The Evening auction, which also includes an assemblage of 17 rare and highly important works of Islamic Art sourced from collections across the globe, will take place on Tuesday, October 4, 2011 and carries a combined estimate of £9-13 million.
The Arts of the Islamic World Day Sale will take place on Wednesday, October 5, 2011 and is expected to realise in excess of £9 million.
Commenting on the market and the Arts of the Islamic World Evening Auction, Edward Gibbs, Senior Director and Head of Sotheby’s Middle East Department, said: “The demand for works of art relating to the field of Islamic Art has never been so strong and is growing rapidly, demonstrated by the record-breaking prices and auction totals achieved at Sotheby’s in April for rare and important pieces with outstanding provenance. To bring to market this autumn the truly exceptional collection of Islamic Ceramics assembled by Harvey B. Plotnick is therefore a tremendous privilege for Sotheby’s. Part One of this collection of outstanding masterpieces of Muslim craftsmanship from across the Islamic world will afford collectors and connoisseurs an unrivalled opportunity to acquire some of the rarest and most important ceramics relating to the Islamic World ever to be offered at auction.”
Islamic Ceramics from the Harvey B. Plotnick Collection, Part One:
This extraordinary selection of ceramics from the Harvey B. Plotnick Collection focuses principally on the cultures of Iraq and Iran, as well as the trade routes between the Mediterranean and Central Asia, and was assembled over the past 20 years. Harvey B. Plotnick’s interest in Islamic Art stems from a trip to Paris in 1992 with his wife, Elizabeth, to celebrate their wedding anniversary. They spotted elegant 9th/10th century Central Asian bowls in a shop window, which inspired Plotnick to educate himself about his new passion. His first purchase was a Kashan lustreware bowl that Daniel Walker, Head of the Islamic Art department at the Metropolitan Museum of Art in New York, at the time, had been considering as a possible acquisition for the Met. Although Mr. Plotnick purchased most pieces one at a time, his acquisition of two major collections represents a significant portion (nearly a third) of the collection that he assembled.
Discussing his collecting in the introduction to Perpetual Glory: Medieval Islamic Ceramics from the Harvey B. Plotnick Collection, collector and connoisseur Harvey B. Plotnick, said: “My style of collecting is first to steep myself in the subject at hand; only later do I begin acquiring. I set about educating myself on the subject of my new passion, for this is one of the greatest joys of collecting: exposing oneself to new worlds of learning, not only about the objects themselves but also about their context, the places and periods in which the works originated.” Commenting on building this particular collection, Mr. Plotnick wrote: “I began by purchasing books, in and out of print; first those devoted to Islamic ceramics, and, later, works pertaining more broadly to Islamic art.”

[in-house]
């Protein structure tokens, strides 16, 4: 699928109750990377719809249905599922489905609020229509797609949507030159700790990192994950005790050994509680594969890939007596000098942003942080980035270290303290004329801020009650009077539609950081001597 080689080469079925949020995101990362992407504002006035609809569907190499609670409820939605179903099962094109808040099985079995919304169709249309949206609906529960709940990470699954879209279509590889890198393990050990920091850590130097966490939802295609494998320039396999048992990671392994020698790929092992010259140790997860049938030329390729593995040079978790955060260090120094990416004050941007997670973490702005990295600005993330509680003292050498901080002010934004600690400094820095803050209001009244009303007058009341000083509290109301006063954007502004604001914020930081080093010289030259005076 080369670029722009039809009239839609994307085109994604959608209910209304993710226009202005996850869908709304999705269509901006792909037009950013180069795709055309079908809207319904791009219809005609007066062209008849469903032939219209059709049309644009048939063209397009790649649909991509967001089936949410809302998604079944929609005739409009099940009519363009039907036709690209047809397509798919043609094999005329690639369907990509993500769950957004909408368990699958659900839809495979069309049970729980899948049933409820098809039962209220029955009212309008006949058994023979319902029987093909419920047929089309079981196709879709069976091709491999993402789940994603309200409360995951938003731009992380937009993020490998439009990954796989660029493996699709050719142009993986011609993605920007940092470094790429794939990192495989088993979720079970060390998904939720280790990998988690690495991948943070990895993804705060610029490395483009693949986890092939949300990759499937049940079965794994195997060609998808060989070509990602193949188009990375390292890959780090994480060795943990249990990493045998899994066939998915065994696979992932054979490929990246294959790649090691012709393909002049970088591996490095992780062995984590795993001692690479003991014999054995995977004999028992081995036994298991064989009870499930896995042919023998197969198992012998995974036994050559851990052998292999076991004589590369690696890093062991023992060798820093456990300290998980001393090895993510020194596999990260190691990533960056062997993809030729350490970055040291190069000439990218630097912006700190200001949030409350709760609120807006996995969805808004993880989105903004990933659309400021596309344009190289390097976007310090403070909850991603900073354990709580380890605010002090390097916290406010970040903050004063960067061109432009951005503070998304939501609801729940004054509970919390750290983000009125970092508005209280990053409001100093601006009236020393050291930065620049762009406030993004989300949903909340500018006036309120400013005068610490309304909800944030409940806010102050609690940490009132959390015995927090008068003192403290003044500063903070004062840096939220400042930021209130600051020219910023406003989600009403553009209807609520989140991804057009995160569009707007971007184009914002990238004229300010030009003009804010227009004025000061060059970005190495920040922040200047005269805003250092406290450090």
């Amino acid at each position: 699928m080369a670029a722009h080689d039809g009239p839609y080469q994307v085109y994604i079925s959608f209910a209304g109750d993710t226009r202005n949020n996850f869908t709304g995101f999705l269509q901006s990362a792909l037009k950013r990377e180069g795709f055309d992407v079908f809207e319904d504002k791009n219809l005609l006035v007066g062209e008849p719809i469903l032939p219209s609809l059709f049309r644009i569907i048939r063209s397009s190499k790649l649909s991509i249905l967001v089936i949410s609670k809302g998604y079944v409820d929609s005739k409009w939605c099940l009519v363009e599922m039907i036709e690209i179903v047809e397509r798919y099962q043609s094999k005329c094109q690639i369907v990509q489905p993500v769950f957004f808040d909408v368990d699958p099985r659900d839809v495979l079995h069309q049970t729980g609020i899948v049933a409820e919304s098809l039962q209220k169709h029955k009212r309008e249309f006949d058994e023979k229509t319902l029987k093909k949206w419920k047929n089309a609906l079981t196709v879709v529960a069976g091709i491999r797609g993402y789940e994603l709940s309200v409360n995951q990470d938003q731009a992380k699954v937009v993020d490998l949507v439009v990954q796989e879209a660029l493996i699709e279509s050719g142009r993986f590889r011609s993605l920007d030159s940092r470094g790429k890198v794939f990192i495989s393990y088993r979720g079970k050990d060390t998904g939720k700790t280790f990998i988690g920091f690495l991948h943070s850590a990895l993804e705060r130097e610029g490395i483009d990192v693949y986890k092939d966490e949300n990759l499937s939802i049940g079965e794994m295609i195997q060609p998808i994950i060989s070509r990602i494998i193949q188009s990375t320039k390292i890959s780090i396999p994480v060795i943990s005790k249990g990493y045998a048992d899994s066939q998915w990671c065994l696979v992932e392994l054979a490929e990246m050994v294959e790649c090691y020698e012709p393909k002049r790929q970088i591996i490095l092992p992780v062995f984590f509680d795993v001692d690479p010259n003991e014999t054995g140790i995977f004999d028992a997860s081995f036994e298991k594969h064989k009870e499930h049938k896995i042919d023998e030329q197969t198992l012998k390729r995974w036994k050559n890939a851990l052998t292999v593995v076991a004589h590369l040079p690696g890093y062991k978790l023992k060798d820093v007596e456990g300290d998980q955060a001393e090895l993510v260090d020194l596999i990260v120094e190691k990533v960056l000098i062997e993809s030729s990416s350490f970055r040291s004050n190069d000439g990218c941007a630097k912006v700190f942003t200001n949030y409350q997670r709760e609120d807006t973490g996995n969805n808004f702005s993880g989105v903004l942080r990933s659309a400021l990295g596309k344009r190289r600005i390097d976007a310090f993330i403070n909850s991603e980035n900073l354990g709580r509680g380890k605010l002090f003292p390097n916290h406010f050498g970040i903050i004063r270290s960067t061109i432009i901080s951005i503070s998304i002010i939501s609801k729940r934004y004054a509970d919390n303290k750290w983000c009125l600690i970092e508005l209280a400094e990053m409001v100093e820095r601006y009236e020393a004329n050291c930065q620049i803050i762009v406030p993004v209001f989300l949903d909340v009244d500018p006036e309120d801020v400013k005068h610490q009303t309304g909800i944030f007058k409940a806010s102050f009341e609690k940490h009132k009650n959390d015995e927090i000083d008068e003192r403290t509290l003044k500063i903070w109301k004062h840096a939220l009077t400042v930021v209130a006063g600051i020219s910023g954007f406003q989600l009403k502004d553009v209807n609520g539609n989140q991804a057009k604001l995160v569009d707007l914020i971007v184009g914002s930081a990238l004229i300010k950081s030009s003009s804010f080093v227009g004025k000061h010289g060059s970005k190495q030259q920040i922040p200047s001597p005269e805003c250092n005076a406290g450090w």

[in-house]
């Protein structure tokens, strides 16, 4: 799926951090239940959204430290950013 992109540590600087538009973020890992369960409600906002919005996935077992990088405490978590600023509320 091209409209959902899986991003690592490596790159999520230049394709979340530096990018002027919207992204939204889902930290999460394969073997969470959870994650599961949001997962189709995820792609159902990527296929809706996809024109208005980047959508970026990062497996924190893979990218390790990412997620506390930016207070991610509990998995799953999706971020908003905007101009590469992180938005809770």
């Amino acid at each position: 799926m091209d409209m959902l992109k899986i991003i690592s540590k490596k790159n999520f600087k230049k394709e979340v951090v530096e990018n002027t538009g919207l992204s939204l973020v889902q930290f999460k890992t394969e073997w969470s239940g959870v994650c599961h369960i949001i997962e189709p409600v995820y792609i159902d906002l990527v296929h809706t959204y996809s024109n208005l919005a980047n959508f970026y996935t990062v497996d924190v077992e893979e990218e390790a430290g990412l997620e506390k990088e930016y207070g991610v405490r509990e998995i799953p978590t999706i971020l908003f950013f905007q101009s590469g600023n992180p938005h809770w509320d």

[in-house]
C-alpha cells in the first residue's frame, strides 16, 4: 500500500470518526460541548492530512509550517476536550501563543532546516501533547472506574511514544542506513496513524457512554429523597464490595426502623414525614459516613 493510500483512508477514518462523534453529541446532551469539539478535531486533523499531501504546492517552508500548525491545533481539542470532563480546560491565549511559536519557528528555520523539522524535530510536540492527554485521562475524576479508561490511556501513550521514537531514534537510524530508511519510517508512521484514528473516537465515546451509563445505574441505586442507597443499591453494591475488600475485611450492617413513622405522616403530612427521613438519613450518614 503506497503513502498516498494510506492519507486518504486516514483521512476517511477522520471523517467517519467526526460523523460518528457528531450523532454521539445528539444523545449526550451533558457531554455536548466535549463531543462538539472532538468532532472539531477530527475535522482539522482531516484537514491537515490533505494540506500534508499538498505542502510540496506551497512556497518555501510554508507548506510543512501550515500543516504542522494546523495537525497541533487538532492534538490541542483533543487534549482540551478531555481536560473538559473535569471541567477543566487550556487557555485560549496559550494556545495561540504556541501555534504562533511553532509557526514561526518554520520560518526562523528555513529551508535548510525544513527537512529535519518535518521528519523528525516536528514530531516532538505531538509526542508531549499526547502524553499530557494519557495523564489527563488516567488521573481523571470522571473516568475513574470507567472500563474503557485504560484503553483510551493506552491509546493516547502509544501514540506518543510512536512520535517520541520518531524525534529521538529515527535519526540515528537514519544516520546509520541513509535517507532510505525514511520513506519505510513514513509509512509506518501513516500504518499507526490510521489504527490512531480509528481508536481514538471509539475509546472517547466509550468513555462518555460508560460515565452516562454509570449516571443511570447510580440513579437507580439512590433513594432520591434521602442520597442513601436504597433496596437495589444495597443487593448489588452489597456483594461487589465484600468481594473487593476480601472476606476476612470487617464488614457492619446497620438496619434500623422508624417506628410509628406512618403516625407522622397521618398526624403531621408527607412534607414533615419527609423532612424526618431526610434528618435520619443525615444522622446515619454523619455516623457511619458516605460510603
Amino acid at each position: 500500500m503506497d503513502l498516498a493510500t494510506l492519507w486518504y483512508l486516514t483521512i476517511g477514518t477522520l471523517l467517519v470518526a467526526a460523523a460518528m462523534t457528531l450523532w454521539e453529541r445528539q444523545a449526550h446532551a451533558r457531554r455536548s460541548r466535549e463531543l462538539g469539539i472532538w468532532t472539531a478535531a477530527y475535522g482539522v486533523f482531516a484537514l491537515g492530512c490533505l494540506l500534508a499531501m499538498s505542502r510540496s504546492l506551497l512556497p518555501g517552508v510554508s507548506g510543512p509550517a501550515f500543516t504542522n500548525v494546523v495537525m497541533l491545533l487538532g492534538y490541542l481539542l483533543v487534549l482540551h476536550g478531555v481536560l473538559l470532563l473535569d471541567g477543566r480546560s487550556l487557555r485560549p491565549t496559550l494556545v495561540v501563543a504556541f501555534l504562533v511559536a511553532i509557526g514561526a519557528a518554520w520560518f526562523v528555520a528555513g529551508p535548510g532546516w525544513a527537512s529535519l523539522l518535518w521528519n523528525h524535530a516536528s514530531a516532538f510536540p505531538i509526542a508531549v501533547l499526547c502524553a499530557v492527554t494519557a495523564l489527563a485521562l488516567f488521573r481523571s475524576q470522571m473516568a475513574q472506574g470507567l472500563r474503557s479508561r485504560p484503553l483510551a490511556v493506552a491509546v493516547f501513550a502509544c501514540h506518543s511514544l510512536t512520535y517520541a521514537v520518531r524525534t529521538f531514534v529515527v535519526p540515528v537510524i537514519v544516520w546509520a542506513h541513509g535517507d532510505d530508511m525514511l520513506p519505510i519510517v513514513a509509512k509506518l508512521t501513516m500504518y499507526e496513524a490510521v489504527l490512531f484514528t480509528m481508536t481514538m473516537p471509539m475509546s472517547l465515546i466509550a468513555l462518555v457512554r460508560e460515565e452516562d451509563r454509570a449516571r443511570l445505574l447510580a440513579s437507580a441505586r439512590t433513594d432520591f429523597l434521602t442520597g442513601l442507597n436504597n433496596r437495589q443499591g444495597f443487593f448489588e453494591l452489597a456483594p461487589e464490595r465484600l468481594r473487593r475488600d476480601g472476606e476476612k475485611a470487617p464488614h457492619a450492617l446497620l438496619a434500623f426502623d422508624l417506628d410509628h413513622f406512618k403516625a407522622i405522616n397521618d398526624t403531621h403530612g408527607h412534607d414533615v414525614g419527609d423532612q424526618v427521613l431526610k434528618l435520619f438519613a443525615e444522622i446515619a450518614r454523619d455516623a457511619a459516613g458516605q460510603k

Sotheby’s will offer for sale the Harvey B. Plotnick collection in three parts over two years in London:
• Part One in October 2011;
• Part Two in April 2012; and
• Part Three in October 2012.
Part One of 27 pieces from the collection is estimated at £2.6-3.6 million and will be highlighted by a large 9th century Abbasid lustre bowl with geometric and stylised vegetal decoration from Iraq. This magnificent bowl represents one of the earliest attempts at lustre painting on ceramic, a radical new technique that involved the application of metallic pigments to the surface of a pre-fired glaze to give the appearance of glittering gold. The earliest polychrome lustres are by far the rarest and the most sought-after by collectors.
9th century Abbasid lustre bowl with geometric and stylised vegetal decoration from Iraq. Photo courtesy of Sotheby’s
A further Abbasid highlight of the collection is a 9th century pottery bowl with a Kufic inscription from Iraq (see bellow). An exceptional example of early Islamic tin-glazed pottery, it epitomises the powerful abstraction of the early Abbasid style. While the shape imitates a Chinese prototype, the use of cobalt blue is a novel departure that was to have a profound and long-lasting influence on world ceramics.
A 9th century Abbasid Pottery Bowl with Kufic Inscription, Iraq. Photo courtesy of Sotheby’s
Illustrated at the heading of this entry is an early 13th century Kashan lustre pottery bottle vase from Persia with inscriptions in Arabic and a Kashan dish depicting an onager or wild donkey, native to the deserts of Iran. The inscriptions include a date of AH609/AD1212-13.
Photo above: 13th century Kashan lustre pottery bottle vase from Persia with inscriptions in Arabic. Photo courtesy of Sotheby’s
Kashan dish depicting an onager or wild donkey, native to the deserts of Iran. The inscriptions include a date of AH609/AD1212-13. Photo courtesy of Sotheby’s
Among the most beautiful objects is a striking and monumental 15th century Timurid mosaic tile with lotus blossoms, from Transoxiana, illustrated below.
15th Century Timurid mosaic tile with lotus blossoms, Transoxiana. Photo courtesy of Sotheby’s